Alander said LSCS kicked off the project by designing a virtualized architecture for all of the college's Tier 1 applications. All current applications were redesigned with the goal of being able to deliver IT infrastructure as a service and to eradicate the system lags and delays that users were experiencing. Working on an 18-month project timeline, LSCS also implemented a new Enterprise Resource Planning (ERP) system and established a policy requiring all new servers coming online to be virtualized.

"In order to shrink the physical environment to the point where we would only be running virtually," said Alander, "we knew we had to support and stand behind the virtualization effort 100 percent." That directive was passed all the way up to LSCS' board of trustees, which was kept informed of the school's progress in meeting its goal of having 95 percent of its IT infrastructure virtualized. "Last year we hit 97 percent," said Alander. "If we can find a way to reach 100 percent, we'll do it."

The college's active directory structure was improved, availability of services across all application tiers is high, and a total of 400 physical servers were replaced within a two-month timeframe. "We migrated to a virtual environment and decommissioned the old hardware and got it out of our way in no time at all," said Alander. "In the end we achieved a $600,000 capital expenditure [capex] savings based on what it would have taken to replace that equipment in the physical world."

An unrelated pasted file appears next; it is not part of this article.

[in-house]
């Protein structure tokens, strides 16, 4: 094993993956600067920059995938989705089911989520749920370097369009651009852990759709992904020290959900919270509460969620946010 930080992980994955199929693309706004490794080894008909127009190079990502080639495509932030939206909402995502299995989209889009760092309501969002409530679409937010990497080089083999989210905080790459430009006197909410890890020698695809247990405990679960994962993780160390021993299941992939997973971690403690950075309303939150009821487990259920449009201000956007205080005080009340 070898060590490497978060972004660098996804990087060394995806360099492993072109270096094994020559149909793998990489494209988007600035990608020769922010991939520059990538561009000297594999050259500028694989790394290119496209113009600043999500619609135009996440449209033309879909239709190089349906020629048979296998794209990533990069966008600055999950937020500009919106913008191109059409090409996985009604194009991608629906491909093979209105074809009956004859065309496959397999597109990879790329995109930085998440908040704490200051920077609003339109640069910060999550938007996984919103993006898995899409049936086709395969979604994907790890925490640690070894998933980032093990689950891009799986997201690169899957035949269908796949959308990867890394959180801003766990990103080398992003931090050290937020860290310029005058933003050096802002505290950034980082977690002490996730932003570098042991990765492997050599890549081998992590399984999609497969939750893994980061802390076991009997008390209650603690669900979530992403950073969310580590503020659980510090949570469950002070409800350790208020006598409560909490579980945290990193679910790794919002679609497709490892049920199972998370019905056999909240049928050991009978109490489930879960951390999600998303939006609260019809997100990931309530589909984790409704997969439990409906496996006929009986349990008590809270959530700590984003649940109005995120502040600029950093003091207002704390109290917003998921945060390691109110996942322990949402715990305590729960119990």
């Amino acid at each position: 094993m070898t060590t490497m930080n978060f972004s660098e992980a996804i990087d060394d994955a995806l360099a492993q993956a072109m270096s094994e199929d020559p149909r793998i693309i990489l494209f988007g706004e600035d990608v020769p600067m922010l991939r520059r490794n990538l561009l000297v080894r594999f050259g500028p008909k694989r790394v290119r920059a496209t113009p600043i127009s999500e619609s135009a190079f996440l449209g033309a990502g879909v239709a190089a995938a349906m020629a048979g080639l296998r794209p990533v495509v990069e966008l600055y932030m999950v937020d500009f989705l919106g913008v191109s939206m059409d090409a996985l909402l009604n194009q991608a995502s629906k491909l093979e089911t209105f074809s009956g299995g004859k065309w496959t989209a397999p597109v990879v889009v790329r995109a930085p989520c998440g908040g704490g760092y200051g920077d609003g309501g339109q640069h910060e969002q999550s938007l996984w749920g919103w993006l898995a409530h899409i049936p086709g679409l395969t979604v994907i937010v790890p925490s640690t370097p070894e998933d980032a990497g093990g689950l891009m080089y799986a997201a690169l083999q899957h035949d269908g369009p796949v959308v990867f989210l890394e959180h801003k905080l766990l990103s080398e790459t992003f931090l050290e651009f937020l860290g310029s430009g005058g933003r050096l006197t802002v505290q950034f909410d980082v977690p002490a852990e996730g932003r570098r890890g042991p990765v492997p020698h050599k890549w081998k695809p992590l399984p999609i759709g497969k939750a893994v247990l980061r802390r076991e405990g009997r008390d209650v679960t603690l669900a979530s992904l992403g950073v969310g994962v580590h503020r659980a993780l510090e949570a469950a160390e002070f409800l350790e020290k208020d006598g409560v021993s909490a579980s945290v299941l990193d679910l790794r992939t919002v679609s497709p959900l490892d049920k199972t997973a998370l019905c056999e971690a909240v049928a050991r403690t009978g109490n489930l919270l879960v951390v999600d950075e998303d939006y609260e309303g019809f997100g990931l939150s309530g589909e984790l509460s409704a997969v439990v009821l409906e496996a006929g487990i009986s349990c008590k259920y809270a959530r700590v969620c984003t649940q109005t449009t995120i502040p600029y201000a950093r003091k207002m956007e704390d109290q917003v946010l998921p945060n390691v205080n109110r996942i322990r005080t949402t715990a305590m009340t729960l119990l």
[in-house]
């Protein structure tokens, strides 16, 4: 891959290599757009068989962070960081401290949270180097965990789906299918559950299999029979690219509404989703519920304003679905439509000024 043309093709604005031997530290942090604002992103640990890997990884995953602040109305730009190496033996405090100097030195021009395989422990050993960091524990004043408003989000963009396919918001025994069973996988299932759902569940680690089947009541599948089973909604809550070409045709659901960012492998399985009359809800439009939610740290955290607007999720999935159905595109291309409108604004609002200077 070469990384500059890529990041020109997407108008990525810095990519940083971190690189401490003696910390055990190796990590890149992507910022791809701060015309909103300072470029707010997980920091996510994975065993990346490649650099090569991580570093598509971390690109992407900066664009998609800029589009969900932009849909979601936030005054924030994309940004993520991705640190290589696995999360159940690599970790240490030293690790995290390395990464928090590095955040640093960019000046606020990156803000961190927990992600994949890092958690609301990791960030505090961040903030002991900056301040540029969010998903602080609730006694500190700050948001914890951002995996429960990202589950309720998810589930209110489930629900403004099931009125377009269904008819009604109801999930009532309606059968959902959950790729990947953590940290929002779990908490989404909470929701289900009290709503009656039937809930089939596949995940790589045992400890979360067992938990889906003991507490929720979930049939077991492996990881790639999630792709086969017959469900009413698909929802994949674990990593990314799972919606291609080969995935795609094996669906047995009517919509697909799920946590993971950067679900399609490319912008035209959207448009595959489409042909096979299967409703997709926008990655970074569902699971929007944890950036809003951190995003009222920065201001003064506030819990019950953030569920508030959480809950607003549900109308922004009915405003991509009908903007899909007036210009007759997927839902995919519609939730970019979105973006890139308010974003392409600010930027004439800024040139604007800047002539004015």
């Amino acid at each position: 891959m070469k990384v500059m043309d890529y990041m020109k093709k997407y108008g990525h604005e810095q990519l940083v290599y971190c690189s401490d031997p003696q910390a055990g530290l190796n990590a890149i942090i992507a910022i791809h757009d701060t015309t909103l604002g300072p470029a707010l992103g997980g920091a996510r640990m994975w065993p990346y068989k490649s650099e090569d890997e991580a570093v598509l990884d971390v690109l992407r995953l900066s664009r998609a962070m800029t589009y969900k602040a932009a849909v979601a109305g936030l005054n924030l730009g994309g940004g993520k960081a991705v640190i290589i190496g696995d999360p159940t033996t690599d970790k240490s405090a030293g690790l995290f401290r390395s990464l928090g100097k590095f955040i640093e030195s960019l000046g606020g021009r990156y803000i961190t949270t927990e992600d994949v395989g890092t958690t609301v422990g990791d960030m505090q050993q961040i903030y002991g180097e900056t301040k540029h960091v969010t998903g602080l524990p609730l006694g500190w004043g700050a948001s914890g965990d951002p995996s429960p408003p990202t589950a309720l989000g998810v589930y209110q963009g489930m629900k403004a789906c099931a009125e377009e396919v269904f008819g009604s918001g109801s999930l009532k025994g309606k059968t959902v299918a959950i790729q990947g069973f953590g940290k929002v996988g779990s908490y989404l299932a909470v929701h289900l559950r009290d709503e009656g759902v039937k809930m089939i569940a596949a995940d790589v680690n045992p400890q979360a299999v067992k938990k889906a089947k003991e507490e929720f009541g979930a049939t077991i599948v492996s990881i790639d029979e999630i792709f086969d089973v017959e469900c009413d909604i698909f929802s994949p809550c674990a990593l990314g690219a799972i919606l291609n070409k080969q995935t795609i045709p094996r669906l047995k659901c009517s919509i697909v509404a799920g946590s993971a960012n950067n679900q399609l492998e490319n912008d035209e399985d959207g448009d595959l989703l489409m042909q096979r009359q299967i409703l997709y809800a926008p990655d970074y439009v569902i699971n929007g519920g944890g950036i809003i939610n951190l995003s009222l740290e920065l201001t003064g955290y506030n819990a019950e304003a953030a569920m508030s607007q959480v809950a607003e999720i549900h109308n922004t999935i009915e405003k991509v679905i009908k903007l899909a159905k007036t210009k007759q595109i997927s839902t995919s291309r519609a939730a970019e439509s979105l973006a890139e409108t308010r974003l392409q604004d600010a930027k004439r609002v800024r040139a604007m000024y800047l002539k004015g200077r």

LSCS has also reduced new service deployment time from three to four weeks to only a few hours, lowered its power and cooling costs, and realized its expected return on investment (ROI) in about three years. Now LSCS has its eye on desktop virtualization. Having already completed a small-scale, 5,000-student pilot project in that realm, the school is now working with software engineers to figure out the best way to construct a dynamic, virtual desktop environment across its 14 campuses.

"We want to be able to dynamically create a desktop on the fly," said Alander, who sees the new venture as a long-term objective for LSCS. "It will probably be two or three years before this new initiative is fully operational and available to all of our students and faculty."